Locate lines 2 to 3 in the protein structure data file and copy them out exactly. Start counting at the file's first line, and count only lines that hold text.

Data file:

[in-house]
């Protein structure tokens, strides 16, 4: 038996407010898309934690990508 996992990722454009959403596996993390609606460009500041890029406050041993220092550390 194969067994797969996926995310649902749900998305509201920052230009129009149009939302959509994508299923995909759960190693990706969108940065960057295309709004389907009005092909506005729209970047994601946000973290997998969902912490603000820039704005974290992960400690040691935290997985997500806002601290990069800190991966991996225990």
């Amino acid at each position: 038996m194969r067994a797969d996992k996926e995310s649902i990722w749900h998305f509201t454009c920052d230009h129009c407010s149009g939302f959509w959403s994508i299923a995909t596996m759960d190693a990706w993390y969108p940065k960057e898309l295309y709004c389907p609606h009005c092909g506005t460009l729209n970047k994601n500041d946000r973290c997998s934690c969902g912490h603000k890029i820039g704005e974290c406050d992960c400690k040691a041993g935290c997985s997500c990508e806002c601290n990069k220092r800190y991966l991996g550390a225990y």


């Protein structure tokens, strides 16, 4: 038996407010898309934690990508 996992990722454009959403596996993390609606460009500041890029406050041993220092550390 194969067994797969996926995310649902749900998305509201920052230009129009149009939302959509994508299923995909759960190693990706969108940065960057295309709004389907009005092909506005729209970047994601946000973290997998969902912490603000820039704005974290992960400690040691935290997985997500806002601290990069800190991966991996225990």
């Amino acid at each position: 038996m194969r067994a797969d996992k996926e995310s649902i990722w749900h998305f509201t454009c920052d230009h129009c407010s149009g939302f959509w959403s994508i299923a995909t596996m759960d190693a990706w993390y969108p940065k960057e898309l295309y709004c389907p609606h009005c092909g506005t460009l729209n970047k994601n500041d946000r973290c997998s934690c969902g912490h603000k890029i820039g704005e974290c406050d992960c400690k040691a041993g935290c997985s997500c990508e806002c601290n990069k220092r800190y991966l991996g550390a225990y």